Tuesday, August 03, 2010

Guest Post: Researching the Crime with Robin Cain

Today's guest blogger is Robin Pope, author of When Dreams Bleed, and she's discussing the nitty-gritty details that most crime authors have learned to love, those sometimes tiny references that make a work believable and 'real', found via one method--RESEARCH. ~ Cheryl Kaye Tardif

“Where in the world did you come up with this stuff?”

This is a question I’ve been asked more than once by people who’ve read my book, WHEN DREAMS BLEED. A brutalized body washed up on the shores of a lake in Washington and a gruesome suicide-by-firearm are just not the sort of things on which a ‘middle-aged, middle-America, law abiding woman’ like me would normally have any insights. So, where in the world do I – or any author of crime-based novels – come up with this stuff?

Research, research and more research.

Writing a crime story requires great attention to detail – particularly if the crime is a figment of the writer’s imagination. It’s not an easy undertaking to create motivation, details, plausible events and the ensuing investigation. An author must think like a criminal or a cop and be convincing enough to ensure that the reader will ‘believe’. Since most authors don’t have firsthand knowledge of crime, creating a crime scene (particularly in the case of a homicide) requires hours and hours of research.

Even though as it was mentioned here in a previous blog that crimes in real life, more often than not, lack real justification, readers still like to understand the rationale, what led the criminals to do what they did and how it all happened. Readers like to get into the minds of criminals. That’s what makes a good story. No one wants to hear that some guy buried a knife in his wife simply because she read the Sunday paper first or that someone killed their neighbor over a badly trimmed tree. Though this is the stuff of real life, the fact of the matter is that engaging stories need to be far more complex.

Want to know about blood spatter patterns? What kinds of bugs infest a body a few days after death? The fragments that are left behind by certain bullets? The criminal charges passed down in a certain city for negligent homicide? One doesn’t need a degree in forensic science or contacts in criminal law to ascertain these facts. All this information is within anyone’s reach as long as they have the time, inclination and research skills.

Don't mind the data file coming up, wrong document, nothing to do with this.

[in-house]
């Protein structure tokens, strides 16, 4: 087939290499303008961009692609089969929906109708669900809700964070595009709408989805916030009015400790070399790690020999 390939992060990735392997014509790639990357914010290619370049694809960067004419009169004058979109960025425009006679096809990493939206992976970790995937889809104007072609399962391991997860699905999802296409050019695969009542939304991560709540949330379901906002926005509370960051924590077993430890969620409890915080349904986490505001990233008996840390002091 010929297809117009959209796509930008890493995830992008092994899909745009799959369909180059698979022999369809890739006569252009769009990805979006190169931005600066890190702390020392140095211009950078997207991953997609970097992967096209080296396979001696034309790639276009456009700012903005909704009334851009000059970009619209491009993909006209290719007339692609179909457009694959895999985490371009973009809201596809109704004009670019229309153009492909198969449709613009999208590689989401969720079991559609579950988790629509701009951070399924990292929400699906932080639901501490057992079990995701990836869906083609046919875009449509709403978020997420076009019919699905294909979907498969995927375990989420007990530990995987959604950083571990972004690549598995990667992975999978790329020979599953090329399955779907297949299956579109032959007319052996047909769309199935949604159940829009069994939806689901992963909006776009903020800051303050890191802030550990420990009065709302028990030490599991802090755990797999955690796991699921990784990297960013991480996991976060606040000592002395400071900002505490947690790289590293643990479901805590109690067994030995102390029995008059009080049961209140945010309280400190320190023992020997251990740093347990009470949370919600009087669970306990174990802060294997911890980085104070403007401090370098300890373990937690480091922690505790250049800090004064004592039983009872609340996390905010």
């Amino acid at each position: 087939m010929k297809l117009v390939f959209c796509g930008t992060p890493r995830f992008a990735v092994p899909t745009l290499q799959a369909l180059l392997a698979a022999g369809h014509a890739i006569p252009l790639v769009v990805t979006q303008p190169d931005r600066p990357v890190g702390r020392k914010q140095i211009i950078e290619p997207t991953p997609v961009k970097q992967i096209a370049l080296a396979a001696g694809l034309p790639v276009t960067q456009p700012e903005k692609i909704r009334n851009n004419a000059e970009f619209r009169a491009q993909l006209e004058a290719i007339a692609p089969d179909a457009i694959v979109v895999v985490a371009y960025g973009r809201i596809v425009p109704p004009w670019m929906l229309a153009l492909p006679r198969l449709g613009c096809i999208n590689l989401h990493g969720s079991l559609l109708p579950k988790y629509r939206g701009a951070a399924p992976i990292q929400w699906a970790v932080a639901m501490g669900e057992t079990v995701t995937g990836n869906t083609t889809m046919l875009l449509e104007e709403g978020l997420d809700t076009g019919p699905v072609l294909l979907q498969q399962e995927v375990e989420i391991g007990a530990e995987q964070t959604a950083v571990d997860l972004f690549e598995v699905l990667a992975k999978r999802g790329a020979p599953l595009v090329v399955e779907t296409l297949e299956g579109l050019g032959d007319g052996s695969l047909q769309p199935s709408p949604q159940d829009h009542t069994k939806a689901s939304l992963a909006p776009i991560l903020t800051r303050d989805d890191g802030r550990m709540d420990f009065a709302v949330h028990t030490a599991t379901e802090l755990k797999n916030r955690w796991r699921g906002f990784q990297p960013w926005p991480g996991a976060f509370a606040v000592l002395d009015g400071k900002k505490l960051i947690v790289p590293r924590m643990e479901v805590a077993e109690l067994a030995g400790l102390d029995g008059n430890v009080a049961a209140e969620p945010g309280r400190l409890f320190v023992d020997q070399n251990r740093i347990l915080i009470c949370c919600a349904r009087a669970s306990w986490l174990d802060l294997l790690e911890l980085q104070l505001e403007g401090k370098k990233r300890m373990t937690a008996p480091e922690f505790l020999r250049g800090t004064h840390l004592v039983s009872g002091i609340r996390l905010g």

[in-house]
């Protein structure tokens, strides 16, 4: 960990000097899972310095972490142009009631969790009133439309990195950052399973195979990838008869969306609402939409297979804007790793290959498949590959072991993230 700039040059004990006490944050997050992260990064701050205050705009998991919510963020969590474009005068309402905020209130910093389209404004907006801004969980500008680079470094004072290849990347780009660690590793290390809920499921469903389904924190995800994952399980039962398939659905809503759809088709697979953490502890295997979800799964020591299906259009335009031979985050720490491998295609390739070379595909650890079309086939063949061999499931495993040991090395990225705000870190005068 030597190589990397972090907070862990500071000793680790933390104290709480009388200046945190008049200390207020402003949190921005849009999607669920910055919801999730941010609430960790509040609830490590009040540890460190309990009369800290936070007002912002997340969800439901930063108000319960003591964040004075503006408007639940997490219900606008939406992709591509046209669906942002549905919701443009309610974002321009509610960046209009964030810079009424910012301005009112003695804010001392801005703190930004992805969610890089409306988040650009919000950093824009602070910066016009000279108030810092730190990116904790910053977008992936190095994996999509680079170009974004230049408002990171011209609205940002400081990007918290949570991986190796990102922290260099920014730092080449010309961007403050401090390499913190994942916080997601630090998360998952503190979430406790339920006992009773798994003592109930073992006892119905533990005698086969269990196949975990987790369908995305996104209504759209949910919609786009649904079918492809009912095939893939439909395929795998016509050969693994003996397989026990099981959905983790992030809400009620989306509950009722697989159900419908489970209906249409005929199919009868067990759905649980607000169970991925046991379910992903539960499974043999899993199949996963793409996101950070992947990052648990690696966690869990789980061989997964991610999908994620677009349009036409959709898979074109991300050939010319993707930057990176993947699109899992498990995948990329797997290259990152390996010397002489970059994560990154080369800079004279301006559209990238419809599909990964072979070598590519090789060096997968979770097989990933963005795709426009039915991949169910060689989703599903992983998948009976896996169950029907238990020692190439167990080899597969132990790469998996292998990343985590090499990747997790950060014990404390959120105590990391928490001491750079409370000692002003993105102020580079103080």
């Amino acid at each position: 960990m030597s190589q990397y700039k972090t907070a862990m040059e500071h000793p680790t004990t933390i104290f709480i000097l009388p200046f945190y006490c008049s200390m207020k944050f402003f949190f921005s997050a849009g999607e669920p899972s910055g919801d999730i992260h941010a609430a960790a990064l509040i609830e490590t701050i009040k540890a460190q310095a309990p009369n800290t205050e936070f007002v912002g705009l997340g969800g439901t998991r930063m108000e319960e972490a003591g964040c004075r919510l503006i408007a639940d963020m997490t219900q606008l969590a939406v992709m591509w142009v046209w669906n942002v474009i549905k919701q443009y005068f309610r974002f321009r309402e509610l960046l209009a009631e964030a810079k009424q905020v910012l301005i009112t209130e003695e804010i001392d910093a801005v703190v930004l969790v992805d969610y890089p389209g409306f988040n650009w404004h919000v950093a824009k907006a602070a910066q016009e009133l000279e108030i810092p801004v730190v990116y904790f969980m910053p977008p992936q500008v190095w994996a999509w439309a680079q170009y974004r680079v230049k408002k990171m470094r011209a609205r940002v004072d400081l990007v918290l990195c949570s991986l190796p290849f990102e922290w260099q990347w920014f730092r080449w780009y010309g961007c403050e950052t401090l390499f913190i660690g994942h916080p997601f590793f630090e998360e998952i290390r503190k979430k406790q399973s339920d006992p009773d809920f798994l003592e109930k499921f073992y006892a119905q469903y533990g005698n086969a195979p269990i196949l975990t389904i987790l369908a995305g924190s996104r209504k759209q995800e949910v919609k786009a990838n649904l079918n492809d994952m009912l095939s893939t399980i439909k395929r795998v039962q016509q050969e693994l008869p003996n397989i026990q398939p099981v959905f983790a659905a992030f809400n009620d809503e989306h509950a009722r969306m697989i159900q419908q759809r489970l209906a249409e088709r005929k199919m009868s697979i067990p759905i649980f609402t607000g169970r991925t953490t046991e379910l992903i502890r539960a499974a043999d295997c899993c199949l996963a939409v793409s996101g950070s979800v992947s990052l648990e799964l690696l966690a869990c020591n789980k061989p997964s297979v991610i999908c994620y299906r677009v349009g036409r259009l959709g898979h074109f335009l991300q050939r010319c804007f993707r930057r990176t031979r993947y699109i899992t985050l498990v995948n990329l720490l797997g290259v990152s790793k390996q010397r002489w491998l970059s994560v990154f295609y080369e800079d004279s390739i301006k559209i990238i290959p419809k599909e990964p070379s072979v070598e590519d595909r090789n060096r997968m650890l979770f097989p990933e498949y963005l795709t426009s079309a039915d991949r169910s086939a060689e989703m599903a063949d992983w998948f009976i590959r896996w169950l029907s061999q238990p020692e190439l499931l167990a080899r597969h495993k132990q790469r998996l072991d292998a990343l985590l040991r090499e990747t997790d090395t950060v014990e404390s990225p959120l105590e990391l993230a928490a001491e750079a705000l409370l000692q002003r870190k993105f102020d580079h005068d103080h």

The internet has opened the doors to a wealth of information. With a few clicks of a mouse, a writer can pull up sample crime scene photos (http://www.crime-scene-photos.com/) or get information on how DNA typing is done (www.ornl.gov/hgmis/elsi/forensics.shtml). There are even sites out there that make searching easier. According to the info on its website, http://www.crimespider.com/ has ‘compiled the best crime/ law enforcement sites and categorized topics so one doesn’t have to sort through hundreds of sites to find the one that fits the bill’.

No, this ‘middle-aged, middle-America, law-abiding woman’ doesn’t have any first-hand knowledge about murder or suicide, but, like any good author, I’ve done my research. Every fact, event, character and motivation in WHEN DREAMS BLEED is a figment of my imagination, but they were all based on something I found somewhere during my research.

Now – all you authors who write stories on vampires – what I want to know is, “Where in the world did you come up with this stuff????”

© 2010 Robin Cain

Robin Cain lives in Scottsdale, Arizona with her husband, daughter, three dogs, three horses and donkey. As a novelist and regular contributing writer for an online publication, she spends her days searching for the perfect words to amuse, enlighten and touch her readers. By reading her work, you’ve not only helped make her dreams come true, but others as well.

Robin Cain's website

Robin Cain's Blog


Eileen Schuh: said...

Awesome interview. Some of us are just as interested in the minds of writers as in the minds of criminals.

Robin's comments about researching ties in with my August blog where I posted some tantalizing news headlines. One way I research is by following news stories online. http://bit.ly9KPbWQ

Cheryl Tardif said...

I'm glad you enjoyed Robin's post, Eileen. I'll check out your post.

Thank you, Robin, for sharing this great information! I often get ideas for novel plots from news stories. Having access to so much info online makes research much easier. :-)

Cheryl Kaye Tardif

Robin Cain said...

Thanks so much for hosting me! I hope everyone enjoys -